I’ve had a lot of good experiences at the Paramount Summer Classic Film Series here in Austin, Texas. My first viewing of Woody Allen’s Sleeper was there, and it cemented my nascent Allen fandom. My fourth or fifth viewing of Lawrence of Arabia was there, but on 70mm film. I’ve seen great movies I might not have seen otherwise, like The Late Show, and thanks to double features I’ve made connections I might not have made otherwise, like between Pan’s Labyrinth and The Spirit of the Beehive.
The Spanish Civil War is a good war for movies. Its ideological split between fascists on the one hand and liberals and communists on the other was a warm-up for World War II. It was a global conflict and a trial run for the Cold War, too, in the sense that republicans and leftists from around the world — notably from the United States and the Soviet Union, but from many other parts of the world as well — converged on a country to try and tilt its fortunes their way. Setting a movie in the Spanish Civil War allows storytellers to engage with the fundamental issues of those conflicts without having to address their specific baggage. Also, Spanish architecture and landscapes (perhaps I should say Mediterranean, since many Spanish Civil War movies were filmed in Italy or other similar locales) offer a distinct backdrop from the grayer, grimmer palettes usually seen in WWII and Cold War flicks.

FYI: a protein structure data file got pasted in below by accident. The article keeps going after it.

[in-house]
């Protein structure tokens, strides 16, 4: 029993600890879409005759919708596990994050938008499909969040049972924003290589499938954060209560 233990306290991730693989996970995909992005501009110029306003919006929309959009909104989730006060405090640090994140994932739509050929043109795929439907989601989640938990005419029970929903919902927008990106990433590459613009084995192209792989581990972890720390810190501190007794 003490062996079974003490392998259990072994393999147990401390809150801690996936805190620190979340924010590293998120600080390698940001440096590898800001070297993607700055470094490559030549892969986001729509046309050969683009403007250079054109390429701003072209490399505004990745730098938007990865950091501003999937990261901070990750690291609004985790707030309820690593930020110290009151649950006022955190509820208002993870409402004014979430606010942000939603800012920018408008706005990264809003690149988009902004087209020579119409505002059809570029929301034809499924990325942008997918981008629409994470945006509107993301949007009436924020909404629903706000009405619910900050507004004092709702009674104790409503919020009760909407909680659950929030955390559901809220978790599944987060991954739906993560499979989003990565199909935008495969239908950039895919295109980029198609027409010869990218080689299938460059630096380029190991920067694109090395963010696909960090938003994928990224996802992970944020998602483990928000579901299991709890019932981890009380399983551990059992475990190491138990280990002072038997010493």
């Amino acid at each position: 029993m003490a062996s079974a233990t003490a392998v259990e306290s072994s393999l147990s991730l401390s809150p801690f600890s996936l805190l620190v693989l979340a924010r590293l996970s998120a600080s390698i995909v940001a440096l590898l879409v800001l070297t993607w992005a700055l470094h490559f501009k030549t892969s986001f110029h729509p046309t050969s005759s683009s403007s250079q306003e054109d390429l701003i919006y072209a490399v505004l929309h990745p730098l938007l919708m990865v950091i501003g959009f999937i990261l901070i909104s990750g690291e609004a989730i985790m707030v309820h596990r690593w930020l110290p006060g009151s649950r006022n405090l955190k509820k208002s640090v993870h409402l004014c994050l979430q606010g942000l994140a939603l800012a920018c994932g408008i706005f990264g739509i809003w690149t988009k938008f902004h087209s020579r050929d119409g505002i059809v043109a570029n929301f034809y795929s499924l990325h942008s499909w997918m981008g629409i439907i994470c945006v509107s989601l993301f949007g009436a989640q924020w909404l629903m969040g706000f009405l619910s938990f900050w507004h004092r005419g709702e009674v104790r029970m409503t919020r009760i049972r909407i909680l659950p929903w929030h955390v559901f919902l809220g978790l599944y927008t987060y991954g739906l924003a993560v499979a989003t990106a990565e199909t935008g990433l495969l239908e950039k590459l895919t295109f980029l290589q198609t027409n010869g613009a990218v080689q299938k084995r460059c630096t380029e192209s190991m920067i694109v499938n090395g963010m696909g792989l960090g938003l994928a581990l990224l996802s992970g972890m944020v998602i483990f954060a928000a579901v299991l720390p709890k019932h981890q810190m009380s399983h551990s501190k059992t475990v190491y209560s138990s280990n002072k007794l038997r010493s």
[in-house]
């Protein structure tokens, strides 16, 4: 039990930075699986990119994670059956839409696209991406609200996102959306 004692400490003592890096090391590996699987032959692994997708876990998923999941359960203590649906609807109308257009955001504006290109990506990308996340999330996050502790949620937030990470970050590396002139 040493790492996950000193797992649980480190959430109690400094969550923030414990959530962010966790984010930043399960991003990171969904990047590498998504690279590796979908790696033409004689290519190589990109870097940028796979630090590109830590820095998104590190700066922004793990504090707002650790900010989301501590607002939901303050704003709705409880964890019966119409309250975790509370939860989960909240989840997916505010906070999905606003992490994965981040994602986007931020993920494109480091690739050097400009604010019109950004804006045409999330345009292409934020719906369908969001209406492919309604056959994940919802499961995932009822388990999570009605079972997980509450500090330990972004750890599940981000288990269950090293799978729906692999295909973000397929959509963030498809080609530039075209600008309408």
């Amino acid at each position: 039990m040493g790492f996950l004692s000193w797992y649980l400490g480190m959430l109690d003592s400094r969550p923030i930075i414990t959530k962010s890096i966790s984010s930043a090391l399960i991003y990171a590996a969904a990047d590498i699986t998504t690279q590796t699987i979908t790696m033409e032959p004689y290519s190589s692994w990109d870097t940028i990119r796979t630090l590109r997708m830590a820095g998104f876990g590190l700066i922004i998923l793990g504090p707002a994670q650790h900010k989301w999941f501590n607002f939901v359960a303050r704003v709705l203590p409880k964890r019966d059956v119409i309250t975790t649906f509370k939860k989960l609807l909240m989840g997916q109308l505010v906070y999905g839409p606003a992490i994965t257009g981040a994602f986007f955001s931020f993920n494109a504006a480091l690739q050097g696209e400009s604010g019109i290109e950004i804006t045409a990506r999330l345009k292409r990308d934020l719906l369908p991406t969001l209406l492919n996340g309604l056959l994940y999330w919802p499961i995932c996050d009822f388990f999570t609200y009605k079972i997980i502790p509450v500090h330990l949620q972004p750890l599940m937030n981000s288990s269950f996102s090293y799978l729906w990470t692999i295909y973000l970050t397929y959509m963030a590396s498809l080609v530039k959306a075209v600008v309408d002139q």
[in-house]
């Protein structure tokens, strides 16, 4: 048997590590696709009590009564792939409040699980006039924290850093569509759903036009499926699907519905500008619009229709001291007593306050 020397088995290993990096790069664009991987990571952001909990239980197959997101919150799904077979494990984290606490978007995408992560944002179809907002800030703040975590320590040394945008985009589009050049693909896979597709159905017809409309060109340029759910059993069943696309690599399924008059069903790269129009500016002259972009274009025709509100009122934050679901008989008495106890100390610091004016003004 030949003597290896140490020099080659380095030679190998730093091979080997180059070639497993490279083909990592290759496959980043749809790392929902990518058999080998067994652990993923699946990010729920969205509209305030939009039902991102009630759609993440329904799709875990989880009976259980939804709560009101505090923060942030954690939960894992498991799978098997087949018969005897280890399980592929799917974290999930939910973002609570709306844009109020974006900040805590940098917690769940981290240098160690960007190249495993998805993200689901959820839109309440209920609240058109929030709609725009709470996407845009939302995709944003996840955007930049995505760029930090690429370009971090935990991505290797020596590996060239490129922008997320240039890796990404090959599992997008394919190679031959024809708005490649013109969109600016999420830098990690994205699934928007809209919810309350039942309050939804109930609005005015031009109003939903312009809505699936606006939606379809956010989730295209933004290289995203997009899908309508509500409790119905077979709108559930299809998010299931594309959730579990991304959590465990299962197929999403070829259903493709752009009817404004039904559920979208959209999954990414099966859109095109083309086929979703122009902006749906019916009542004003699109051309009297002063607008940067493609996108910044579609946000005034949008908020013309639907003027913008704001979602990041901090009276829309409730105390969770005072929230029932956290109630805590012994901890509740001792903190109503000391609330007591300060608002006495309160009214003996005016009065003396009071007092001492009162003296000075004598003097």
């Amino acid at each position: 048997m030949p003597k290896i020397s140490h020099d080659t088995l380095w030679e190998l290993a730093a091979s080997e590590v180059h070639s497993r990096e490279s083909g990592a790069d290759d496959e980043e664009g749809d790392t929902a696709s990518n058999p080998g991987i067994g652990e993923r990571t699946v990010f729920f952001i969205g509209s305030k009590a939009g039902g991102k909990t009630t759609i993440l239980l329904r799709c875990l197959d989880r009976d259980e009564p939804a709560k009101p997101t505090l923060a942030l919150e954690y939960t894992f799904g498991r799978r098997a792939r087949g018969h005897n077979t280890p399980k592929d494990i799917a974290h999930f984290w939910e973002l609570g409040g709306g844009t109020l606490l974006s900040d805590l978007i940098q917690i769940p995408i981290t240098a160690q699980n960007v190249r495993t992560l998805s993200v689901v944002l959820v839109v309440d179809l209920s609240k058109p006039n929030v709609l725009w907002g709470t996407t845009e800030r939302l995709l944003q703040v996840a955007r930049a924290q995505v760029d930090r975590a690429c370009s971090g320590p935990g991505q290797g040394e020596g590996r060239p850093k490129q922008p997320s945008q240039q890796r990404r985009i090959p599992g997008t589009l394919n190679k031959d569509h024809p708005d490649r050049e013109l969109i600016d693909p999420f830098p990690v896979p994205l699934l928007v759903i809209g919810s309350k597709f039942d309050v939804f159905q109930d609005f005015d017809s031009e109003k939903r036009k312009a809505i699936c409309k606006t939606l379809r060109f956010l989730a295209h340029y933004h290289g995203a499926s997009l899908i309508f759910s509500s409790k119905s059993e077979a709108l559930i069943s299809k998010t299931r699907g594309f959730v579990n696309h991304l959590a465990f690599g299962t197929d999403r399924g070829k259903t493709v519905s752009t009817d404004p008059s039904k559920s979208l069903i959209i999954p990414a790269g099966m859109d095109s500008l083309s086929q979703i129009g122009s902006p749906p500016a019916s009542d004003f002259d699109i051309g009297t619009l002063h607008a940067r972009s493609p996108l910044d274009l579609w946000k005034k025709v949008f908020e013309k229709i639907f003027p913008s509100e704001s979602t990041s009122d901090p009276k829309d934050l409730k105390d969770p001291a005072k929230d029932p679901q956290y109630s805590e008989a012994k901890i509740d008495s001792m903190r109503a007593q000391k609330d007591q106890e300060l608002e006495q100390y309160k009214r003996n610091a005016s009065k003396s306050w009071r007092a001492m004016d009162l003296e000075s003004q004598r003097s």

I’ve watched a lot of Spanish Civil War movies, and I thought I’d briefly run through the ones I can remember: